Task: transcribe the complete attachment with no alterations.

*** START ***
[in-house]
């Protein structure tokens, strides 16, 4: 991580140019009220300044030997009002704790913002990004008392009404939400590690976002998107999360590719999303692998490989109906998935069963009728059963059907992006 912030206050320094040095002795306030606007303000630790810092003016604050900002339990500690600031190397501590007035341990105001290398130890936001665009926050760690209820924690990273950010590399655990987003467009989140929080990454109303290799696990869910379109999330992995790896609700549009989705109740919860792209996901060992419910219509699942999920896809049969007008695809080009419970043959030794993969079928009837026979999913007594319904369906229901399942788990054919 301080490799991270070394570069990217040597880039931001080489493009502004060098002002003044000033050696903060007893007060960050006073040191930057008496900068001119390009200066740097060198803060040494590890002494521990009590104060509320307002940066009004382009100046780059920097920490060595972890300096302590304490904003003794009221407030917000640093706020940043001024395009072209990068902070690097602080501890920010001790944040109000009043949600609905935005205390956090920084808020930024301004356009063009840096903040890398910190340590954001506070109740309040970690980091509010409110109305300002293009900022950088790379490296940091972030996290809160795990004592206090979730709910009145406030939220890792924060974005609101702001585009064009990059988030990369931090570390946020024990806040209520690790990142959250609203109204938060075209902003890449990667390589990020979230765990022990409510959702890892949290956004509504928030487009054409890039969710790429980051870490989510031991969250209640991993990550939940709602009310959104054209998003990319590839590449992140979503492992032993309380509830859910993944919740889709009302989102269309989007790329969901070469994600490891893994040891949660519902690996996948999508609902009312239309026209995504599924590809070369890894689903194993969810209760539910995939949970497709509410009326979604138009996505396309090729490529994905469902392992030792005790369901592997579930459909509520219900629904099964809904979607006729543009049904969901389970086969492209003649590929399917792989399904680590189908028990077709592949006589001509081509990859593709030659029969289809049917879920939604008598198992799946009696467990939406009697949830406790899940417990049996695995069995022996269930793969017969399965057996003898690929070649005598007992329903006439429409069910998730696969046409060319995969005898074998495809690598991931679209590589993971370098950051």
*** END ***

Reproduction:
[in-house]
């Protein structure tokens, strides 16, 4: 991580140019009220300044030997009002704790913002990004008392009404939400590690976002998107999360590719999303692998490989109906998935069963009728059963059907992006 912030206050320094040095002795306030606007303000630790810092003016604050900002339990500690600031190397501590007035341990105001290398130890936001665009926050760690209820924690990273950010590399655990987003467009989140929080990454109303290799696990869910379109999330992995790896609700549009989705109740919860792209996901060992419910219509699942999920896809049969007008695809080009419970043959030794993969079928009837026979999913007594319904369906229901399942788990054919 301080490799991270070394570069990217040597880039931001080489493009502004060098002002003044000033050696903060007893007060960050006073040191930057008496900068001119390009200066740097060198803060040494590890002494521990009590104060509320307002940066009004382009100046780059920097920490060595972890300096302590304490904003003794009221407030917000640093706020940043001024395009072209990068902070690097602080501890920010001790944040109000009043949600609905935005205390956090920084808020930024301004356009063009840096903040890398910190340590954001506070109740309040970690980091509010409110109305300002293009900022950088790379490296940091972030996290809160795990004592206090979730709910009145406030939220890792924060974005609101702001585009064009990059988030990369931090570390946020024990806040209520690790990142959250609203109204938060075209902003890449990667390589990020979230765990022990409510959702890892949290956004509504928030487009054409890039969710790429980051870490989510031991969250209640991993990550939940709602009310959104054209998003990319590839590449992140979503492992032993309380509830859910993944919740889709009302989102269309989007790329969901070469994600490891893994040891949660519902690996996948999508609902009312239309026209995504599924590809070369890894689903194993969810209760539910995939949970497709509410009326979604138009996505396309090729490529994905469902392992030792005790369901592997579930459909509520219900629904099964809904979607006729543009049904969901389970086969492209003649590929399917792989399904680590189908028990077709592949006589001509081509990859593709030659029969289809049917879920939604008598198992799946009696467990939406009697949830406790899940417990049996695995069995022996269930793969017969399965057996003898690929070649005598007992329903006439429409069910998730696969046409060319995969005898074998495809690598991931679209590589993971370098950051």